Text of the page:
One of the great pleasures of my work is visiting schools and spending time with teachers and children. Over the past 30 years I have visited schools in many countries mainly in Europe, and Asia and have been privileged to see teachers providing great learning experiences to their pupils. I am often overwhelmed by the generosity of the welcome I receive and the valuable time that teachers share with me.
The pressures on schools are many and the need to address the perpetual changes in legislation and the restructuring of education systems has inevitably begun to take its toll on hard pressed professionals. For politicians being seen to express concern about our schools is a ready vote winner, even when they have little that is constructive to offer. All of us have a responsibility to ensure that our actions are supportive of teachers and not increasing the pressures upon them. As an advocate for the development of a more inclusive approach to schooling I am often conscious that this has in itself been seen as adding to the burden of already hard pressed teachers. In recent years, as schools have considered how to address the needs of increasingly diverse populations of children, teachers and school managers have had to address a number of dilemmas. Those of us who have campaigned for inclusive education must be prepared to support colleagues as they attempt to address these issues.
An example of these pressures has troubled my mind considerably over recent weeks since my return from Bangalore where I spent a little time with my good friend and colleague Savitha Ravi. Savitha is a great enthusiast and a tireless teacher who has established an outstanding school in the J.P. Nagar district of Bangalore. The school, called Pramiti from a Sanskrit word that translates approximately as “right conception” was founded by Savitha with a vision of creating an inclusive and just learning environment for children from the locality. During the few years of the school’s existence Savitha has worked hard to provide schooling for children who have been enrolled regardless of their needs or ability. This admissions policy sits well with the school’s mission statement that states:-
“Pramiti facilitates education through continuous learning that is intuitive, dynamic and progressive. Education is not the mere accumulation and retention of knowledge but a way of life that is complete, ongoing and changing. The vision of Pramiti is enabling learning through creation, realization and co-existence.”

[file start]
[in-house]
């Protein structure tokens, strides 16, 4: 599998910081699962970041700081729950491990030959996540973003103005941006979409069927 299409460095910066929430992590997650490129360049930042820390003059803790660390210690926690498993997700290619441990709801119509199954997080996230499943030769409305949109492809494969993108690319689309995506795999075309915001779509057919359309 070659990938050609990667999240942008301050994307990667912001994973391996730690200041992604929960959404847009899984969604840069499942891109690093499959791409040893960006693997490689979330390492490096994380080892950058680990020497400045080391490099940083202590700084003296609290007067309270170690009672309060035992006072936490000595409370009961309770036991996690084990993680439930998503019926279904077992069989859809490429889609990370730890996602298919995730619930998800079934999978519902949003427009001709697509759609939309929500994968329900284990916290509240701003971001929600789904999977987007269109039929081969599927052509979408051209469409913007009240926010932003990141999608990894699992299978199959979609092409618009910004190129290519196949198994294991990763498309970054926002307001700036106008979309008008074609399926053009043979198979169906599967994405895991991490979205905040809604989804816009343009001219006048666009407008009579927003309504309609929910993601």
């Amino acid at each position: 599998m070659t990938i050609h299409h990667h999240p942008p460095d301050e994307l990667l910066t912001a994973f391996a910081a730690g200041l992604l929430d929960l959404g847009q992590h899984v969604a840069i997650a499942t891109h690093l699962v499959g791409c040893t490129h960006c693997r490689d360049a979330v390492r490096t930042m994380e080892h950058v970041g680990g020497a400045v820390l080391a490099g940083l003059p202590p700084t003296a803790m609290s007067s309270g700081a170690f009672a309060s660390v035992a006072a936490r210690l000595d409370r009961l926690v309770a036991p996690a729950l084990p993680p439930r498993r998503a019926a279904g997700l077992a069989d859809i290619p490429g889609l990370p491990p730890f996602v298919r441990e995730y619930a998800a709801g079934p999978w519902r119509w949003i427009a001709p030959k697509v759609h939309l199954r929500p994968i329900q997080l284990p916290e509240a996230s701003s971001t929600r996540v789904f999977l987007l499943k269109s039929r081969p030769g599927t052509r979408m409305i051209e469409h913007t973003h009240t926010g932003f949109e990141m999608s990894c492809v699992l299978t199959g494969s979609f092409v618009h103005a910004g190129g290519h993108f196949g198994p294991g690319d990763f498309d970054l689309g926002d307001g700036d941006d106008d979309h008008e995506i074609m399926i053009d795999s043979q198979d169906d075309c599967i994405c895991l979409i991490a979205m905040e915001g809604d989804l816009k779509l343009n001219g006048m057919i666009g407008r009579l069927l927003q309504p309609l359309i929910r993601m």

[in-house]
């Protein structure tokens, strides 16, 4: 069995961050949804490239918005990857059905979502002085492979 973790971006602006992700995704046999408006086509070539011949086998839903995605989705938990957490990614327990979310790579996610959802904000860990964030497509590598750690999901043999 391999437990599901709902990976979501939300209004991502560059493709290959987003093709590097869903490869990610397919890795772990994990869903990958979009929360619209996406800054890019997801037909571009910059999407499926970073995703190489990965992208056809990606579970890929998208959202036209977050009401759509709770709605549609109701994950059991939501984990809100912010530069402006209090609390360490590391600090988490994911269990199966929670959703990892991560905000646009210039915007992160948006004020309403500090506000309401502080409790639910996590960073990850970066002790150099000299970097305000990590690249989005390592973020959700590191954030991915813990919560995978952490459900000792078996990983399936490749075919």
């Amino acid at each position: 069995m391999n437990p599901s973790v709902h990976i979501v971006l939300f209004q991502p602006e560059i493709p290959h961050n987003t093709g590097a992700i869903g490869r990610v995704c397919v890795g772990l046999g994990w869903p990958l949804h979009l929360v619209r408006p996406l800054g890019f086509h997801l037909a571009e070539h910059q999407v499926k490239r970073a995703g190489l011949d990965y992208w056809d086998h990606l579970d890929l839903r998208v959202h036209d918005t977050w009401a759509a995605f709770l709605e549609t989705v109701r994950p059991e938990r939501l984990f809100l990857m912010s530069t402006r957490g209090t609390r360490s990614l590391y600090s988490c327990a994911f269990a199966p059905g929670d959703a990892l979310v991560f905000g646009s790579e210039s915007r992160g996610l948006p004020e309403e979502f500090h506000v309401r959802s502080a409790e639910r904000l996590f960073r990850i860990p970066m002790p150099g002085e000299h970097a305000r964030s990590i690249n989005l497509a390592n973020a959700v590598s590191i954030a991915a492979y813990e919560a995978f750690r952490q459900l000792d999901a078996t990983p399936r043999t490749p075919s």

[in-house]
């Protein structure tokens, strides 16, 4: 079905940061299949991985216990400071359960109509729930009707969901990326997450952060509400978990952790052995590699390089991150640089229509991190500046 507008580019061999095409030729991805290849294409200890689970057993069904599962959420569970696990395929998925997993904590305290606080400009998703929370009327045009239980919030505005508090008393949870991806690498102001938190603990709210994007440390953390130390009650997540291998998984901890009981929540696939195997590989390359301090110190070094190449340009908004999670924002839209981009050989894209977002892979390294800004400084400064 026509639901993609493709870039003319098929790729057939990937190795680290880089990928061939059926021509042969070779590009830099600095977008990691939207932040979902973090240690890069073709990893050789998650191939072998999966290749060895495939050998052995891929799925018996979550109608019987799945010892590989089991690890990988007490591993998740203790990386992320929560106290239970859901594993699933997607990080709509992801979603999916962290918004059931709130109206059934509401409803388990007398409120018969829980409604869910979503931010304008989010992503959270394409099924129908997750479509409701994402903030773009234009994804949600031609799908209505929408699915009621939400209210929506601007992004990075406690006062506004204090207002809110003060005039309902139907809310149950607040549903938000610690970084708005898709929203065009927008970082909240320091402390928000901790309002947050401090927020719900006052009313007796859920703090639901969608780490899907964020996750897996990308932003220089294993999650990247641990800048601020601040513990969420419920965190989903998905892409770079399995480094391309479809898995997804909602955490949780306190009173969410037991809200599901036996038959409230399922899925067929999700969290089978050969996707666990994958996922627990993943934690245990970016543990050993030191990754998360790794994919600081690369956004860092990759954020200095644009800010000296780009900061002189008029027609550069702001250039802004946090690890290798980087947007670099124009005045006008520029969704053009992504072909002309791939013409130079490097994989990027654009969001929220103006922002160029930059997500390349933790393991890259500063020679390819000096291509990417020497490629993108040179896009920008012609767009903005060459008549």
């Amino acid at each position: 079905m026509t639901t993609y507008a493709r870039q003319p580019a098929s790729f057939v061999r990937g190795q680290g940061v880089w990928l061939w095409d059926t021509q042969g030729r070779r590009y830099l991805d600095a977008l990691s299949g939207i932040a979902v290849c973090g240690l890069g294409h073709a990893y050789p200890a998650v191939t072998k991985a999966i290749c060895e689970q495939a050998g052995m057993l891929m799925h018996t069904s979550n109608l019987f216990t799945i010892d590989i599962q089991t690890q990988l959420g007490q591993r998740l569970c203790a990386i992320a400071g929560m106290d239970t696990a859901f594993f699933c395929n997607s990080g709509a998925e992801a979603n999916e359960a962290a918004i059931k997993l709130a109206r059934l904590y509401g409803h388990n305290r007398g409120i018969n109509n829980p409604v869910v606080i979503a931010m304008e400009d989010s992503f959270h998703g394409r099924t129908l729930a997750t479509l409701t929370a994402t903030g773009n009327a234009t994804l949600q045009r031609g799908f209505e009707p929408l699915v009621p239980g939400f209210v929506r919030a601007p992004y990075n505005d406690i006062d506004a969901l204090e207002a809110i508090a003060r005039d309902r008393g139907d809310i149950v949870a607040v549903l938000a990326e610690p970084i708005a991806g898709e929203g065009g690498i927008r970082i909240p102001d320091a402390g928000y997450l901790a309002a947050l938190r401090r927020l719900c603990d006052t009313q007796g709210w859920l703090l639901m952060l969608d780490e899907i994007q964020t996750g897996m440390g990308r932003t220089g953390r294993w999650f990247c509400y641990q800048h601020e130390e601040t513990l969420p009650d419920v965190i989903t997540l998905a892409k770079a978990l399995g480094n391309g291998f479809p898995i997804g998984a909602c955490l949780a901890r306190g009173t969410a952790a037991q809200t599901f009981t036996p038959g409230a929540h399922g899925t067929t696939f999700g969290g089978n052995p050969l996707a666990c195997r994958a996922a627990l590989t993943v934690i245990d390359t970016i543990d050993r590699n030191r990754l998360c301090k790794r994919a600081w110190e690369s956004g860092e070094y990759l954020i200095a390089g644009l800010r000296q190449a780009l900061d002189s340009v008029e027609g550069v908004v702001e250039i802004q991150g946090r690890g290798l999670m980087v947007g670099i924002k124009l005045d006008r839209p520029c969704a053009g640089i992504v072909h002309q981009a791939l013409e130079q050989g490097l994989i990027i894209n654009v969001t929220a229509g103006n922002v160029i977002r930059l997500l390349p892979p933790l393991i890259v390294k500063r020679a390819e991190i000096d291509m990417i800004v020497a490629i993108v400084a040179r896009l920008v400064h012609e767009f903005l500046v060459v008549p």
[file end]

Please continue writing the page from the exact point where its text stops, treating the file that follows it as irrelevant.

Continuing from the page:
Most schools today have mission statements, but not all manage to live up to their high ideals. Pramiti is certainly an exception and over a few years has built a reputation for being a welcoming school that respects all children and families, and where all staff have made a commitment to understanding and meeting the needs of a diverse population. Inclusion in this school is imbued within everything they do, it is far more than a distant ideal.
It is therefore somewhat ironic that Savitha now faces a dilemma that has come about from the very success that she has achieved at Pramiti. Over the years the school has gained a proven track record of success in meeting the needs of children who have been excluded by others or denied an opportunity to cross the threshold of their neighbourhood school. Because of this success increased numbers of parents of children who have been “diagnosed” as having special educational needs have sought a place in Pramiti. As a result of of her commitment to ensuring that all children have access to a good education, Savitha has welcomed all children into her school. But now she is wondering how does she maintain a balance between those children with special educational needs and others? If all of the pupils from the locality who have disabilities or special educational needs enter her school and other school principals take no such responsibility, what impact will this have? Will her school continue to be a fine example of inclusion or may it come to be regarded as more like a special school?
Already some parents have questioned whether there are too many children with difficulties in the school and have expressed concerns that this may detract teachers from their ability to meet the needs of their children. Savitha has assured these parents of the undoubted skills and commitment of her teachers to address the diverse needs in their classrooms. Indeed they demonstrate this ability on a daily basis. But inevitably questions of this nature will persist. The pressures from several directions are bound to continue.
Savitha is a fine example of a committed professional who has a vision of creating a more equitable and inclusive education system. I have no doubt that she will stand by these principles and will continue to provide an educational haven for all children in her community. Life will become easier for her and for her dedicated staff only when other schools in the area follow her example. However, there is a real danger that others who when they see the fine work that she is undertaking will abdicate their own responsibility rather than facing the dilemmas that Savitha is now addressing.
The Right to Free and Compulsory Education Act should ease this dilemma, but will only achieve its objectives when more teachers and principals like Savitha are willing to rise to the challenge. In the meantime teachers who have the same vision as Savitha need to unite in their determination to create a more inclusive education system in Bangalore and elsewhere in situations where children continue to be denied access to an appropriate education. When called upon to make a choice whether to take actions that are right or those that are expedient I hope that like Savitha others will choose to do what is right.
Do enjoy the Pramiti School website at the link below